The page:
How can I monitor bandwidth usage
There are several methods for monitoring bandwidth usage, with different levels of granularity.
Be aware that some of these packages require full disk write access and thus are not available on NanoBSD installations (typically found on CF or SD card installs).
If a connection is currently active, connect to the pfSense router's console (physical access or ssh) and watch the traffic flow with pftop (Option 9).
The output can be changed to show several views (press 0-8 or 'v' to cycle) and may be sorted in various ways. Press "?" for a list of available command keys while running pftop.
Install iftop from the package list, then tun it from the shell (console or SSH) as follows:
iftop -nNpPi em0
Change em0 to be the interface that should be monitored.
In the above example, -nNpP tells iftop to not resolve hostnames (n) or port numbers (N), and to run in promiscuous mode (p) and also display ports in the output (P).
Press 't' to cycle through various views.
Another option for viewing real time throughput is trafshow. To install it, follow the example at Installing FreeBSD Packages using trafshow as the package name.
Once installed, run it at an SSH command prompt, run:
Then select the interface.
If overall per-interface usage is all that is required, there are built-in RRD graphs on pfSense, which can be found under Status > RRD Graphs.
If more detail is required, such as by client IP on the LAN interface, there is a package for bandwidthd that can be installed under System > Packages. Once installed, it appears under Diagnostics > BandwidthD.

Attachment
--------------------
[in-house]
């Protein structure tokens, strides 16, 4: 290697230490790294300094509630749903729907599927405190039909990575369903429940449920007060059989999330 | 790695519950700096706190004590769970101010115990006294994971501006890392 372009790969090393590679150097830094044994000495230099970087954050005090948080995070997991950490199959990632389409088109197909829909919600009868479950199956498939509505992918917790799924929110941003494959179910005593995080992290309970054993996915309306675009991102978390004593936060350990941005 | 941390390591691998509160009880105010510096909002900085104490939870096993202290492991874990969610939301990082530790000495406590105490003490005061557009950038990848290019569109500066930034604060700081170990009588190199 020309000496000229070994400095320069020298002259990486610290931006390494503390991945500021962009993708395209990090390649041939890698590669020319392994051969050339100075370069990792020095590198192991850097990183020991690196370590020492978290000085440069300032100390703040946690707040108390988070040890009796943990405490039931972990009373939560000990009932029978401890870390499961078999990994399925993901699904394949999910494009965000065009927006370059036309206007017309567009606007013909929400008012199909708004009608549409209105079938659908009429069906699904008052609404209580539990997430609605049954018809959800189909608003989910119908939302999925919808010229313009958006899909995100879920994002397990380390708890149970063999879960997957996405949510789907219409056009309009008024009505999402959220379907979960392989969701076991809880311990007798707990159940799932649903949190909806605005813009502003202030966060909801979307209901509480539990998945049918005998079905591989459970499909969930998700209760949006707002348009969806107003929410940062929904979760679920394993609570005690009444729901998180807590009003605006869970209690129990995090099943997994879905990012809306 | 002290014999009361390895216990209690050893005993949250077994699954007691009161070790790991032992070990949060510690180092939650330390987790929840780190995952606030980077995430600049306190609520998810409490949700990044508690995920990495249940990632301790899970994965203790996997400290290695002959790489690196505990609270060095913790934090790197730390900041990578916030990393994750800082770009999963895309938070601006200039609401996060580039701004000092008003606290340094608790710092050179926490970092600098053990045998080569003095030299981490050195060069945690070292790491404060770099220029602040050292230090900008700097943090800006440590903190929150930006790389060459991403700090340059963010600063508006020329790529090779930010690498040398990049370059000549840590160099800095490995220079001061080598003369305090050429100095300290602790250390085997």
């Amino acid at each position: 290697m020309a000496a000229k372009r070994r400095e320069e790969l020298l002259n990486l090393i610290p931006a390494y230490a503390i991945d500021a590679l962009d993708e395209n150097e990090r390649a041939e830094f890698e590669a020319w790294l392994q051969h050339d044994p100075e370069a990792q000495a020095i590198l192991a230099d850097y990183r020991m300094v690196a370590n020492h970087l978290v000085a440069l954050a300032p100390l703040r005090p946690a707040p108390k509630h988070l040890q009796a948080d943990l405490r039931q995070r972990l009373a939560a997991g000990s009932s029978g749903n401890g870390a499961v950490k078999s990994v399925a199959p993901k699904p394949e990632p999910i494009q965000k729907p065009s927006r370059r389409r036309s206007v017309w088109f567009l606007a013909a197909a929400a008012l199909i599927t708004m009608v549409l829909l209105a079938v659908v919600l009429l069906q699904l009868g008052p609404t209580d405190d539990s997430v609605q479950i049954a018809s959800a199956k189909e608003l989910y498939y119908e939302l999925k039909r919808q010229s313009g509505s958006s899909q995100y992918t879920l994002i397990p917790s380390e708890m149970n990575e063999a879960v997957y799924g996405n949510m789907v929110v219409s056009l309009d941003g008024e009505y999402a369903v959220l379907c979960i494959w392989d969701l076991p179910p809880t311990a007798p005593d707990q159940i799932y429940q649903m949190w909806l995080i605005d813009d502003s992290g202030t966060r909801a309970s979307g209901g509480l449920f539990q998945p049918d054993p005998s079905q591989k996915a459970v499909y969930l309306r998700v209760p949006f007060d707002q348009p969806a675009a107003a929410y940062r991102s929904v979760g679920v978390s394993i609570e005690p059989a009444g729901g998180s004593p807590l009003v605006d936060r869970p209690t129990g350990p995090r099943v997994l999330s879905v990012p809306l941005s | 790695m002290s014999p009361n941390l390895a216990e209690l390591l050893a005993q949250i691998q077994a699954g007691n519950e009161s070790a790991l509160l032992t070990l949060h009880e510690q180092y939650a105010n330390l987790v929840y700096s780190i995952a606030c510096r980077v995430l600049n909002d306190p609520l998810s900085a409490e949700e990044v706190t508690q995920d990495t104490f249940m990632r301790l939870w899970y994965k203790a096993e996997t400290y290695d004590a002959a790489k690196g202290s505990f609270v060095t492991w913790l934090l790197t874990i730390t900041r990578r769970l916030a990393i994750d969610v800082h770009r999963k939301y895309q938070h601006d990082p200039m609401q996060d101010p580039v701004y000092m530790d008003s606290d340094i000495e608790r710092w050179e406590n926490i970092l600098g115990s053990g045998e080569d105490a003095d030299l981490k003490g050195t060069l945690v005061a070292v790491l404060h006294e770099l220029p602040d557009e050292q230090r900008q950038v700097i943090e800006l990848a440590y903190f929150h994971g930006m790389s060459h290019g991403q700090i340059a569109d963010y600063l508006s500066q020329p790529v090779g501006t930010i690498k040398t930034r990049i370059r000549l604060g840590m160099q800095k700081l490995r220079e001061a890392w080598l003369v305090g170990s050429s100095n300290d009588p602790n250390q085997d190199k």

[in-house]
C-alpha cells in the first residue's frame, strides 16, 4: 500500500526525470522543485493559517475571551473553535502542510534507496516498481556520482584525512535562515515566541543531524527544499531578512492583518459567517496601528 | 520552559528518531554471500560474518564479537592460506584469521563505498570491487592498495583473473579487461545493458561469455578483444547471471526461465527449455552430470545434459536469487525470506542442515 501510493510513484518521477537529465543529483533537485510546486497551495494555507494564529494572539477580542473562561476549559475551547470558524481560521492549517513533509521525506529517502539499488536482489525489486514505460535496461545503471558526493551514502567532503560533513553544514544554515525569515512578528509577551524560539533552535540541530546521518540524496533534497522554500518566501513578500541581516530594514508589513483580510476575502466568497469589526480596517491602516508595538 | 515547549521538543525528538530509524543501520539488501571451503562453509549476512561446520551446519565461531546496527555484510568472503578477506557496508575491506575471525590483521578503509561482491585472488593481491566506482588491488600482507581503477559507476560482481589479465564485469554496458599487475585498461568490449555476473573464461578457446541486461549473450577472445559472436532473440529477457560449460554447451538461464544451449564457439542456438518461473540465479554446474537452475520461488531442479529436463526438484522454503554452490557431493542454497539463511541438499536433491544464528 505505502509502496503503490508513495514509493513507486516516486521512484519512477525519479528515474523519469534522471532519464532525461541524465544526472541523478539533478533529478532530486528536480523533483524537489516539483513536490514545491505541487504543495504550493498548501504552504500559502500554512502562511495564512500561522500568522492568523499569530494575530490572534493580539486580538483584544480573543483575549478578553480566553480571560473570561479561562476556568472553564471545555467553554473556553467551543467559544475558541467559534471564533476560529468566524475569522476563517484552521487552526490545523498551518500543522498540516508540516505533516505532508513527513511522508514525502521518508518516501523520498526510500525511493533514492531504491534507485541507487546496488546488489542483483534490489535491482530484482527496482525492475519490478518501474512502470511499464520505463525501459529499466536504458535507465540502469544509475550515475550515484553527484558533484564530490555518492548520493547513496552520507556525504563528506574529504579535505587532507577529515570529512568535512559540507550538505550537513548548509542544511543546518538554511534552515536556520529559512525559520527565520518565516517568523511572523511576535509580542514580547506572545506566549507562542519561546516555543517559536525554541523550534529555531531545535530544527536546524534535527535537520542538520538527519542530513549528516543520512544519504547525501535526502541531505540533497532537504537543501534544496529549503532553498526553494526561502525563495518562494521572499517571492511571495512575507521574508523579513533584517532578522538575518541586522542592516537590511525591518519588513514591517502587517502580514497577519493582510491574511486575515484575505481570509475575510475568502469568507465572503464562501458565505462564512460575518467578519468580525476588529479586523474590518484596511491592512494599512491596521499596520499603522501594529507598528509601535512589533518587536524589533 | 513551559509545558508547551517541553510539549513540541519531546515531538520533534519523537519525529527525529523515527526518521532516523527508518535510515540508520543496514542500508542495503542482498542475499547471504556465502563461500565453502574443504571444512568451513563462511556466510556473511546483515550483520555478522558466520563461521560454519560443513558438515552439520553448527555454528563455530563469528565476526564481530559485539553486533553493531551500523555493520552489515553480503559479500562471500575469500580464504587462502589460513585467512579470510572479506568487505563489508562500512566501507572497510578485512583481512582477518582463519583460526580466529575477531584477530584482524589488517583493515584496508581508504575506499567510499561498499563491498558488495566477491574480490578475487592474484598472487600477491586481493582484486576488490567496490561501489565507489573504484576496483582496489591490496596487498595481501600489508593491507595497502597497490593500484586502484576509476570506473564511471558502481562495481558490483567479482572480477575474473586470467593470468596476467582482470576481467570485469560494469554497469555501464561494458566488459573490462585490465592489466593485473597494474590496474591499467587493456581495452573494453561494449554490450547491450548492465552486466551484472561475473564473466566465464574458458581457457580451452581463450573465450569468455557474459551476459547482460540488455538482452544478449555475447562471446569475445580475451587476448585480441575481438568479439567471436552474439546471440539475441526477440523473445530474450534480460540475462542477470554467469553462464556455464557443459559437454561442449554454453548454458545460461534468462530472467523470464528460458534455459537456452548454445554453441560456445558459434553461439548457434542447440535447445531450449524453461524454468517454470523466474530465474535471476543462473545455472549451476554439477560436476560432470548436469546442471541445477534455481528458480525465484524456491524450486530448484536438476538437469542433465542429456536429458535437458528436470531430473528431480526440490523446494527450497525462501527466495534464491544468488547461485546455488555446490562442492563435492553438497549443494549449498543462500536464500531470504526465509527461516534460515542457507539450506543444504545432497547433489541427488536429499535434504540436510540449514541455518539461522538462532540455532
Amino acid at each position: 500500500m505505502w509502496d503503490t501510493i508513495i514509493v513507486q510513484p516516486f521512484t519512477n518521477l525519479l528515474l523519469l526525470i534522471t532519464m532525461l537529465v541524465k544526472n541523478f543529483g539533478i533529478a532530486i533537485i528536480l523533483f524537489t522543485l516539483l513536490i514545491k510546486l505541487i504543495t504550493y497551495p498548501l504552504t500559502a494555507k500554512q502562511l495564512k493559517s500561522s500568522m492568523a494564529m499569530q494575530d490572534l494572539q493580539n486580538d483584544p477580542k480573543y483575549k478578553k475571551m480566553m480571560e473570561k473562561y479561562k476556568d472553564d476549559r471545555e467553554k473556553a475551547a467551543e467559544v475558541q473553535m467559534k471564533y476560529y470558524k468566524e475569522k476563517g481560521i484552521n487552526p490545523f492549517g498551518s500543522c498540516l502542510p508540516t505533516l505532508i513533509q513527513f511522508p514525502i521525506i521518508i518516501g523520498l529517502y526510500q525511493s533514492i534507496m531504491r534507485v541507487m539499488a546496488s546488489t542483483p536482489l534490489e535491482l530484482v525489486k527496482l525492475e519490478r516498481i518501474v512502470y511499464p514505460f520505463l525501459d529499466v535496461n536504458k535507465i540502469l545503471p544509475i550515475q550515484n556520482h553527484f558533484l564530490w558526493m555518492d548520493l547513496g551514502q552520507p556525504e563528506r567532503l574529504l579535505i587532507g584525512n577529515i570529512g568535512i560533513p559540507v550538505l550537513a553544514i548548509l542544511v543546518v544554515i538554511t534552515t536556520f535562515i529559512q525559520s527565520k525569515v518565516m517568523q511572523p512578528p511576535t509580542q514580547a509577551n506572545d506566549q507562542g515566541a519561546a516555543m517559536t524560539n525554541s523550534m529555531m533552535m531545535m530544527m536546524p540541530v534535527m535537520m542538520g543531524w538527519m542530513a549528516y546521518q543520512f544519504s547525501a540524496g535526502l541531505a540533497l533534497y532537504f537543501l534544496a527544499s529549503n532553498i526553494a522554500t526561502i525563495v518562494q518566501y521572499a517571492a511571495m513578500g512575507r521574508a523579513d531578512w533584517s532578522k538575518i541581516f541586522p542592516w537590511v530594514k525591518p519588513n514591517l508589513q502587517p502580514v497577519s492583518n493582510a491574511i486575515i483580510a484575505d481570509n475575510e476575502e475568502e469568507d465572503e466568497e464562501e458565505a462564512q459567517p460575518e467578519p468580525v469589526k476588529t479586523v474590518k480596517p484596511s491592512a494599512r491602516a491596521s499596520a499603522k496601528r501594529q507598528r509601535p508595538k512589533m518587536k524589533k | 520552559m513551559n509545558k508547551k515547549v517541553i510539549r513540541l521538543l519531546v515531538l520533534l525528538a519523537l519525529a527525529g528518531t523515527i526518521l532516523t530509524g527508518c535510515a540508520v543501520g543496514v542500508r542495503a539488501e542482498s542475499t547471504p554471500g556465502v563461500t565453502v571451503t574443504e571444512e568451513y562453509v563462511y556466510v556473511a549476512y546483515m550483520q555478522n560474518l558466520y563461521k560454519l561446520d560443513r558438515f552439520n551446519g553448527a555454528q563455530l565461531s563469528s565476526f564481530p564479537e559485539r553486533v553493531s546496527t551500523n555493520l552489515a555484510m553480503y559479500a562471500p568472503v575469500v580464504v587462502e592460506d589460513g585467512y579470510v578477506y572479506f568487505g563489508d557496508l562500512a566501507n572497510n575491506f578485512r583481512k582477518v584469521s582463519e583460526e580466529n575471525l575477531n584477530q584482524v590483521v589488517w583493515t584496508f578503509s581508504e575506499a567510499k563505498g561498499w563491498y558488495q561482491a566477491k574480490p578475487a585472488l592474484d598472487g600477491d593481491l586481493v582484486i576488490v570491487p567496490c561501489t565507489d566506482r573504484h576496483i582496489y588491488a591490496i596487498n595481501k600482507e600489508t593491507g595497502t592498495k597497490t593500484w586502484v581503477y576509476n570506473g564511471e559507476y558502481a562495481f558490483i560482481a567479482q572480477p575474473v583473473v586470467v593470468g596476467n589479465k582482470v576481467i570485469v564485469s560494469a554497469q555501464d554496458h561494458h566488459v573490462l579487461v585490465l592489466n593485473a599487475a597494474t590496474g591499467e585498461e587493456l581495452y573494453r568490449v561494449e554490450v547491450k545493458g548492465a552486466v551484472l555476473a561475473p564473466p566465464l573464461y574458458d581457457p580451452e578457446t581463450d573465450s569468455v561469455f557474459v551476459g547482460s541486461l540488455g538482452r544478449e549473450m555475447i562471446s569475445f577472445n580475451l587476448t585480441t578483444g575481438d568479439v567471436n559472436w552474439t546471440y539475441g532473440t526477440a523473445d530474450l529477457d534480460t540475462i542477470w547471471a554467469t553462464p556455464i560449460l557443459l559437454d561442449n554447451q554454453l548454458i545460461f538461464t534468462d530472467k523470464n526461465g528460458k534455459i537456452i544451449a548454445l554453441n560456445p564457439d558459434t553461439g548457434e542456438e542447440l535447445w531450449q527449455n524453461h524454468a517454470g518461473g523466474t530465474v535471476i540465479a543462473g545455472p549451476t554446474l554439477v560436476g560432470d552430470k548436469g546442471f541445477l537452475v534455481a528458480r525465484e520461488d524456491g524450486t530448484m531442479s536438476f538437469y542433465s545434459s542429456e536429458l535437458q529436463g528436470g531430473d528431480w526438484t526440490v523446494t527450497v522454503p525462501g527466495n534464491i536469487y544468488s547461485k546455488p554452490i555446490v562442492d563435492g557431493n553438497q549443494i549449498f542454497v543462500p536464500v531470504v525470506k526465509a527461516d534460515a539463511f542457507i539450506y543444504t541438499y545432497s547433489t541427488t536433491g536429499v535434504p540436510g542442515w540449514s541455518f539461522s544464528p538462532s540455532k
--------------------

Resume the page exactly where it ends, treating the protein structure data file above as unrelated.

Darkstat is also available in System > Packages. Once installed, it appears under Diagnostics > darkstat. It also offers bandwidth graphs for an interface, as well as traffic to/from specific IP addresses.
If even more detail is required, the ntopng package, which can also be found under System > Packages, can help. It can break down detail by IP, protocol, and so on. Once installed, it appears under Diagnostics > ntopng. It will even track where connections were made by local PCs, and how much bandwidth was used on individual connections.
The older ntop package has been replaced by ntopng.
Due to the disk resource requirements of ntop and ntopng, it is not available on NanoBSD. It is also not recommended for systems that have low CPU or RAM.
Monitoring on Multiple Interfaces
Currently, darkstat and bandwidthd do not listen on multiple interfaces. ntopng will listen on multiple interfaces.
Netflow is another option for bandwidth usage analysis. Netflow is a standard means of traffic accounting supported by many routers and firewalls. Netflow collector running on a host inside the network is required to collect the data. pfSense can export Netflow data to the collector using the softflowd package or the pfflowd package.
vnstat is another bandwidth monitoring tool available to install as a package. See Vnstat for more information